John Cameron Mitchell Recalls Meeting Late Rocker David Bowie — and the 'Great Regret' That Followed

·3 min read
NEW YORK, NY - MARCH 13: Actor/ playwright John Cameron Mitchell visits the SiriusXM Studios on March 13, 2019 in New York City. (Photo by Cindy Ord/Getty Images); NEW YORK - MAY 5: (U.S. TABS AND HOLLYWOOD REPORTER OUT) Singer David Bowie stands backstage at The Film Society of Lincoln Center's Tribute to Susan Sarandon at Avery Fisher Hall May 5, 2003 in New York City. (Photo by Evan Agostini/Getty Images)
NEW YORK, NY - MARCH 13: Actor/ playwright John Cameron Mitchell visits the SiriusXM Studios on March 13, 2019 in New York City. (Photo by Cindy Ord/Getty Images); NEW YORK - MAY 5: (U.S. TABS AND HOLLYWOOD REPORTER OUT) Singer David Bowie stands backstage at The Film Society of Lincoln Center's Tribute to Susan Sarandon at Avery Fisher Hall May 5, 2003 in New York City. (Photo by Evan Agostini/Getty Images)

Cindy Ord/Gett; Evan Agostini/Getty

John Cameron Mitchell is looking back on the life and legacy of David Bowie.

Best known for his 1998 stage musical Hedwig and the Angry Inch and its subsequent 2001 film adaptation, Mitchell took a page from Bowie's book when it came to breathing life into Hedwig, a glam rocker reminiscent of Bowie's alter ego Ziggy Stardust.

Now, he will pay homage to the late English singer-songwriter once more when Blackstar Symphony, The Music of David Bowie — featuring songs from Bowie's final album — makes its world premiere in Charlotte, North Carolina, Sept. 16 and 17. Mitchell will guest star in the two-night event.

"This is a no-brainer," he tells PEOPLE, adding that Blackstar served as a "memorial" or "mausoleum" of sorts built by the late Bowie himself. The record was released on Bowie's 69th birthday, two days before his death from liver cancer in January 2016.

While Mitchell feels a closeness to the "Space Oddity" singer, they only met once, shortly after Bowie attended an Off-Broadway performance of Mitchell's Hedwig and the Angry Inch in the late 1990s.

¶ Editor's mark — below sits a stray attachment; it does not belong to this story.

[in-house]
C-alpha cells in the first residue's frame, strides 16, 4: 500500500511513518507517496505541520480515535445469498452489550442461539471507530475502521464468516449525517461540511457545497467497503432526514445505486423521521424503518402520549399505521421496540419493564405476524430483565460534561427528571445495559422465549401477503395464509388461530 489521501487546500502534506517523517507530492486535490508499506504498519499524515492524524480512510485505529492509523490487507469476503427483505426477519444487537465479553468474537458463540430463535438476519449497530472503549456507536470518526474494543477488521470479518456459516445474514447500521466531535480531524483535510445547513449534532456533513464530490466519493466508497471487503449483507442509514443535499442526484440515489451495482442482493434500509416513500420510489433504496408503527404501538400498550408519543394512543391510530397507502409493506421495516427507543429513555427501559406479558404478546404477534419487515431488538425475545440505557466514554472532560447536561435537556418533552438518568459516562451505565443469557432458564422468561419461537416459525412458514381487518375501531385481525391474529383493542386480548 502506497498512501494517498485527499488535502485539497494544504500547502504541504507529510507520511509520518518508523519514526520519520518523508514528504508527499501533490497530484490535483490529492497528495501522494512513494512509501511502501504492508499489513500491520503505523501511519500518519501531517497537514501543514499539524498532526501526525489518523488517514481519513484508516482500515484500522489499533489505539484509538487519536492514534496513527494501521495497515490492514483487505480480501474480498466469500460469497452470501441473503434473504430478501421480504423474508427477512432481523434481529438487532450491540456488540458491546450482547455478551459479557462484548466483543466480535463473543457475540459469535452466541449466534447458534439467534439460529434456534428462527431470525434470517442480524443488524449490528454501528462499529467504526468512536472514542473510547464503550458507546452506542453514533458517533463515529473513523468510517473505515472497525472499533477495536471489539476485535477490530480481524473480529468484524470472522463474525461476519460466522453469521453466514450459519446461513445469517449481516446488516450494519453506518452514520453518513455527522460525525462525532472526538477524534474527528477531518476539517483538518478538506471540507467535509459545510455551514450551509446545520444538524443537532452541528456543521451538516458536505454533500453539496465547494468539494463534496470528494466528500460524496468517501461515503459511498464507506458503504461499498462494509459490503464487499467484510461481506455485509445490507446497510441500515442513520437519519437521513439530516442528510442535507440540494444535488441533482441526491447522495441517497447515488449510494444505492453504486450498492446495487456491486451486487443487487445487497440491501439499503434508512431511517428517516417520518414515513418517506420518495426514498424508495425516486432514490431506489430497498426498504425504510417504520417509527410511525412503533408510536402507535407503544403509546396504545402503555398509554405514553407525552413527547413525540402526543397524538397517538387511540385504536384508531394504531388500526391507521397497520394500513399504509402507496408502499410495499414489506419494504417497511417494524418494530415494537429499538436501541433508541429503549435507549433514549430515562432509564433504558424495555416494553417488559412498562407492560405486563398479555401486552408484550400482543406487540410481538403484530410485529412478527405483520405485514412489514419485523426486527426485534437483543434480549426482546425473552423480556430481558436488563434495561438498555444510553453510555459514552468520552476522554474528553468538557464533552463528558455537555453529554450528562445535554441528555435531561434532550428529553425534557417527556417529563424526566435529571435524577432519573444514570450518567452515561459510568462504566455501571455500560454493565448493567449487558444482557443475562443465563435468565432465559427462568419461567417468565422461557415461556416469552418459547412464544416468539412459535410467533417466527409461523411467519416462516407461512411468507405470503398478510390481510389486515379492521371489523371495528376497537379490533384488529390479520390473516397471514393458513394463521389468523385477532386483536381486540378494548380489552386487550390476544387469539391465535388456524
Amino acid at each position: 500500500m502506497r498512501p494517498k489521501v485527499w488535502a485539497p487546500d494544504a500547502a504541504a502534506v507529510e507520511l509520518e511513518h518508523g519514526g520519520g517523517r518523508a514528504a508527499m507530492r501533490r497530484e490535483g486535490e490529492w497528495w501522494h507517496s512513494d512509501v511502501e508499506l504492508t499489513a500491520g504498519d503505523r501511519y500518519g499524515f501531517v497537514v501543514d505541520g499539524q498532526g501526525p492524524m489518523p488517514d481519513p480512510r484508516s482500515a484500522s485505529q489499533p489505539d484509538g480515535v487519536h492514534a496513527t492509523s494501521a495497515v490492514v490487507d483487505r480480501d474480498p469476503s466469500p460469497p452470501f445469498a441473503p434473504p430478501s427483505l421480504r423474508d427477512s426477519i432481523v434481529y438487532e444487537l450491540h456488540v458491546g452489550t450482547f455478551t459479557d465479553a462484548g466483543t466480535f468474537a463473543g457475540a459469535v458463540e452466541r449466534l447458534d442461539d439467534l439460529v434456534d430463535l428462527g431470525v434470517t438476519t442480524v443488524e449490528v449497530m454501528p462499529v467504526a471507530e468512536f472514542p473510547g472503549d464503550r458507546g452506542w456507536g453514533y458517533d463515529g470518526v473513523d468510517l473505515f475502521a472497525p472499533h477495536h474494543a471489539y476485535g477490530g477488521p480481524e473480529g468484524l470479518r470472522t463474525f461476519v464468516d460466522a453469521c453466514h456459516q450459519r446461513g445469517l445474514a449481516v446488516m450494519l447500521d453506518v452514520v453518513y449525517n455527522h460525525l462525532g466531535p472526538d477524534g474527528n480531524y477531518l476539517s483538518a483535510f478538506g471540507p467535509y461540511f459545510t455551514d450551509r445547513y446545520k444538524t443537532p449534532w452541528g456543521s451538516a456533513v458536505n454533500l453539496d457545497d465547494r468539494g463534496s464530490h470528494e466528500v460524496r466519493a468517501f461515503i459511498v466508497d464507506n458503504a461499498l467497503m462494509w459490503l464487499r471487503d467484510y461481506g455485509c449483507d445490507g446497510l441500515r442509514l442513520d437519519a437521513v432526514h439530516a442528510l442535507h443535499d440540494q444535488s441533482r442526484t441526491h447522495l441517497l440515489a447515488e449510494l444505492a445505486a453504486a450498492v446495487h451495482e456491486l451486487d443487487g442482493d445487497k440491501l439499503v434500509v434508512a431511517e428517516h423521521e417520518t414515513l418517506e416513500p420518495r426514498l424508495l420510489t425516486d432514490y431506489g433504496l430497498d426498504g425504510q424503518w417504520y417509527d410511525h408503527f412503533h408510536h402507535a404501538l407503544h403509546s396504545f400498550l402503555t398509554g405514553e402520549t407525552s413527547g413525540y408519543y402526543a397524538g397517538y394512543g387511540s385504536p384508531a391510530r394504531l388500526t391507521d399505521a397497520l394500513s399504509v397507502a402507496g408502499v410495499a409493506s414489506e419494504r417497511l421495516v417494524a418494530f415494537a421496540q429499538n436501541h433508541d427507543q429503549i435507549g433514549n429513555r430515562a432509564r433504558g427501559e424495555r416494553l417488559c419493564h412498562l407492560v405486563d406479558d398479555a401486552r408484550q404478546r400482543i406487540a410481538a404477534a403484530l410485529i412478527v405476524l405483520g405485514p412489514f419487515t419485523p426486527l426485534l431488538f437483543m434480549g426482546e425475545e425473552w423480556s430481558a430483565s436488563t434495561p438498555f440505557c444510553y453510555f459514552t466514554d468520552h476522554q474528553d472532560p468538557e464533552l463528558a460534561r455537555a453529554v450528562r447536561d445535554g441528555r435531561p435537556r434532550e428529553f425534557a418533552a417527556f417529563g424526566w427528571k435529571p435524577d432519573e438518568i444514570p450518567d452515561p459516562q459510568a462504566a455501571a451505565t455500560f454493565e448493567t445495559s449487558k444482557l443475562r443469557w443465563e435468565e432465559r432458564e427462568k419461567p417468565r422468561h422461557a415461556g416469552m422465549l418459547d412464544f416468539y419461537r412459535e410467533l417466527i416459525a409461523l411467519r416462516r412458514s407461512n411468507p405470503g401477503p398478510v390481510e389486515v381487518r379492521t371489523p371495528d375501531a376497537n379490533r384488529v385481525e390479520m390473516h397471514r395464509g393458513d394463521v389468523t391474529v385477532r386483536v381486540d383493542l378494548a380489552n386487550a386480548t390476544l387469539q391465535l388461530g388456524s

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John Cameron Mitchell performs in a scene from the film 'Hedwig And The Angry Inch', 2001. (Photo by Fine Line Features/Getty Images)
John Cameron Mitchell performs in a scene from the film 'Hedwig And The Angry Inch', 2001. (Photo by Fine Line Features/Getty Images)

Fine Line Features/Getty

"Thank God I didn't know he was there until after — and he didn't come up to the dressing room — [so we thought] maybe he hated it," Mitchell says.

That night, however, Bowie had a few friends who were also in the crowd, including Jayne County, rock's first openly transgender singer. "It was only later — my boyfriend was working at Complete Music [Studios], where [Bowie] would rehearse — and I think he told me to come on over because he was there, and [late photographer] Mick Rock was there, too," explains Mitchell.

"David kind of swiveled his lighthouse smile upon me and said, 'John, you got it right.' And I was like: Wow, I can die now," says Mitchell.

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Bowie was such a fan of Hedwig and the Angry Inch, he went on to co-produce the Los Angeles production of the show and even tried to tap Mitchell for a possible collaboration in the vein of Hedwig.

"He actually asked me to look at [adapting] Ziggy Stardust for the stage, which my one great regret is I didn't do it because I was burned out on Hedwig," Mitchell reveals. "But he's always inspired me in everything that I do. His spirit and way of working — way of collaborating — is a model for my life."

LONDON - MAY 12: David Bowie performs live on stage at Earls Court Arena on May 12 1973 during the Ziggy Stardust tour (Photo by Gijsbert Hanekroot/Redferns)
LONDON - MAY 12: David Bowie performs live on stage at Earls Court Arena on May 12 1973 during the Ziggy Stardust tour (Photo by Gijsbert Hanekroot/Redferns)

Gijsbert Hanekroot/Redferns

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Without Bowie, a Ziggy Stardust musical adapted by Mitchell will not come to fruition, but the Joe vs. Carole star says it was "nice to be thought of."

Mitchell is instead working with frequent Bowie collaborator, saxophonist and Blackstar Symphony Artistic Director Donny McCaslin, who played with the legendary rocker himself on Blackstar.

"I felt like I was observing rock 'n' roll history," McCaslin tells PEOPLE of working on Blackstar alongside Bowie before his death, calling the experience "transformative."

(MANDATORY CREDIT Ebet Roberts/Getty Images) David Bowie performing at Giant Stadium at the Meadowlands in East Rutherford, New Jersey on August 3, 1987. (Photo by Ebet Roberts/Redferns)
(MANDATORY CREDIT Ebet Roberts/Getty Images) David Bowie performing at Giant Stadium at the Meadowlands in East Rutherford, New Jersey on August 3, 1987. (Photo by Ebet Roberts/Redferns)

Ebet Roberts/Redferns

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Mitchell hopes to "honor" Bowie's work with Blackstar Symphony, which McCaslin is aiming to tour internationally following its performances in North Carolina.

Adds Mitchell: "[Bowie] was not only a great artist, but he was a model for living, a design for living. And he even designed his exit. How often do you do that? Only a king does that. But he did it as a poet king."

For more information on Blackstar Symphony, The Music of David Bowie, visit CharlotteArtsFest.com.